We frequently see claims that a lower tax rate – particularly of corporate or personal income taxes – will work miracles. That is seldom the case.
First, the stated tax rates are not the realized tax rates. While on paper someone with $500,000 in income is paying a 39.9% rate, the rate on the first $450,000 in income is lower: even without deductions the average rate drops to 29%. With the normal array of deductions for mortgages and this and that it will be lower. Yes, as economists we look at marginal rates. But is someone in this tax position working for an hourly wage, where they can choose to put in another hour a day and thereby boost their income, but aren't doing so because they just don't earn enough? (Working 10-hour days and 6-day weeks gives 3000 hours a year, so they're earning $160 an hour before tax, $100 an hour after income tax. [There are other taxes.] So dropping taxes to 30% so that they earn $117 an hour will lead them to work 3200 hours??)
The example above is for individuals. If your income is high, though, you're unlikely to be earning all of this as a wage. Everything else – dividends, gains on shares – are taxed at lower rates. Unfortunately W&L doesn't pay me with stock options... Anyway, the ability to shield income is far greater for large corporations, many of which pay no tax at all. Cutting taxes from zero to zero provides no incentive effect.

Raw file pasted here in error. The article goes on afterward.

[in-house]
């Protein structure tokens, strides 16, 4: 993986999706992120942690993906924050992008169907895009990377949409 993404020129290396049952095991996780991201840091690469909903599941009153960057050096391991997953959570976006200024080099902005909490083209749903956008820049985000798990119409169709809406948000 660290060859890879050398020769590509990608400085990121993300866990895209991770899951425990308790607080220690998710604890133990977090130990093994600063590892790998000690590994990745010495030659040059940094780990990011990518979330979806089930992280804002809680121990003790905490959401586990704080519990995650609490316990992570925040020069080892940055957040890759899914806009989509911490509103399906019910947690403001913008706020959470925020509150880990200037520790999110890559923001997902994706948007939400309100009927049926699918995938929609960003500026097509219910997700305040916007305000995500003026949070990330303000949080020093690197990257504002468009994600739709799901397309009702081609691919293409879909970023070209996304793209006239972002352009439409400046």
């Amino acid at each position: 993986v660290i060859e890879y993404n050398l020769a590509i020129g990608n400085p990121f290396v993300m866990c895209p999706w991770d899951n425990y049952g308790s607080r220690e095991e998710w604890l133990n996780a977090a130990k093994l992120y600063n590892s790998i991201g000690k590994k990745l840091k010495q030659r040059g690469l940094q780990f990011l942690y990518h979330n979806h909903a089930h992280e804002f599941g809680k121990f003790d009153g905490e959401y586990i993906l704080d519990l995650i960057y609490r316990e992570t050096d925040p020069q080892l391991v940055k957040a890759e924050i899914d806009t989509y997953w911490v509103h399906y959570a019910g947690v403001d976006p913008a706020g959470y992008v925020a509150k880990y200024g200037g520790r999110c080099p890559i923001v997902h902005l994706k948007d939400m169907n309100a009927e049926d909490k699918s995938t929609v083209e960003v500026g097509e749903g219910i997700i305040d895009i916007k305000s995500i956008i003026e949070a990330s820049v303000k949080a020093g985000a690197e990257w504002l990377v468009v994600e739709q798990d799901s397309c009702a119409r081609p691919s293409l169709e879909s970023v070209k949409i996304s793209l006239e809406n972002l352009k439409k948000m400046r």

Second, for companies the incentive is presumably to expand their business. Cutting taxes provides a higher return on investment. So does lowering interest rates. But we've already performed the latter experiment many times over, we have a lot of data on how that affects business investment. The answer is that on the margin the impact is almost nil. Most businesses have a hurdle rate of return that they use, one that surveys show is infrequently adjusted. The bottom line, robust across work in different time periods and different countries with several different methodologies, is that expectations affect investment, but that small changes in the cost of capital from shifts in tax rates and interest rates do not.
Now relative to the recent distant past there is room for improvement. As we've just read, that distant past was also one of higher real and nominal growth rates. In addition, the US economy is approaching its full potential (full employment, high capacity utilization). There's not much room for a boom.
There are tax rates that are high, particularly for power workers. Even on minimum wage you need to pay social security and medicare taxes. You may lose benefits if you go back to work, even part-time at a low wage, if you're on disability or receive certain other benefits. That can result in an effective tax of over 100%. Those in the next administration operate in a world where they never encounter such taxes.